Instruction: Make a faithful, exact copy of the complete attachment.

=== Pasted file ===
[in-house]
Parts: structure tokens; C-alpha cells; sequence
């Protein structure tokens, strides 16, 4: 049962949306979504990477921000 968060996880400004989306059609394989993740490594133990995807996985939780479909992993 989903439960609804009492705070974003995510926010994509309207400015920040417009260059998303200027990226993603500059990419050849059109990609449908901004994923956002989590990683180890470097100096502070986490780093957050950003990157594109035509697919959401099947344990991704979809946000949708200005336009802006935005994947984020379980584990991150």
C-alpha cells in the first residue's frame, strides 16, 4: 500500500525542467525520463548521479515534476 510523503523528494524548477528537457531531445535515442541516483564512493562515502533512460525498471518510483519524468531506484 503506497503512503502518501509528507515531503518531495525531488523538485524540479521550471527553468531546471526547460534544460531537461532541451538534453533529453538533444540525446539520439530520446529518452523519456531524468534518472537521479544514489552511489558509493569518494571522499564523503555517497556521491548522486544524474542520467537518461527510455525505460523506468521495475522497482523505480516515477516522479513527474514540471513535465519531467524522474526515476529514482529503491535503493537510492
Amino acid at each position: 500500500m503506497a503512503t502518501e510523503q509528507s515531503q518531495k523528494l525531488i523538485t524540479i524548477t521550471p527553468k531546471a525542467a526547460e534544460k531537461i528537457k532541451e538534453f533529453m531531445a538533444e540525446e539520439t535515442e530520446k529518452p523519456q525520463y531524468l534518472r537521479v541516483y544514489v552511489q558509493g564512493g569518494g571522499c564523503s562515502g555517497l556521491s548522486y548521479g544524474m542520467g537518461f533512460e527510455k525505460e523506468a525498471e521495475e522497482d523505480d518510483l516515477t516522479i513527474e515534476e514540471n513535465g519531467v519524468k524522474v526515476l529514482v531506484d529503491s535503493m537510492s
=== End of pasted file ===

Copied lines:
[in-house]
Parts: structure tokens; C-alpha cells; sequence
């Protein structure tokens, strides 16, 4: 049962949306979504990477921000 968060996880400004989306059609394989993740490594133990995807996985939780479909992993 989903439960609804009492705070974003995510926010994509309207400015920040417009260059998303200027990226993603500059990419050849059109990609449908901004994923956002989590990683180890470097100096502070986490780093957050950003990157594109035509697919959401099947344990991704979809946000949708200005336009802006935005994947984020379980584990991150």
C-alpha cells in the first residue's frame, strides 16, 4: 500500500525542467525520463548521479515534476 510523503523528494524548477528537457531531445535515442541516483564512493562515502533512460525498471518510483519524468531506484 503506497503512503502518501509528507515531503518531495525531488523538485524540479521550471527553468531546471526547460534544460531537461532541451538534453533529453538533444540525446539520439530520446529518452523519456531524468534518472537521479544514489552511489558509493569518494571522499564523503555517497556521491548522486544524474542520467537518461527510455525505460523506468521495475522497482523505480516515477516522479513527474514540471513535465519531467524522474526515476529514482529503491535503493537510492
Amino acid at each position: 500500500m503506497a503512503t502518501e510523503q509528507s515531503q518531495k523528494l525531488i523538485t524540479i524548477t521550471p527553468k531546471a525542467a526547460e534544460k531537461i528537457k532541451e538534453f533529453m531531445a538533444e540525446e539520439t535515442e530520446k529518452p523519456q525520463y531524468l534518472r537521479v541516483y544514489v552511489q558509493g564512493g569518494g571522499c564523503s562515502g555517497l556521491s548522486y548521479g544524474m542520467g537518461f533512460e527510455k525505460e523506468a525498471e521495475e522497482d523505480d518510483l516515477t516522479i513527474e515534476e514540471n513535465g519531467v519524468k524522474v526515476l529514482v531506484d529503491s535503493m537510492s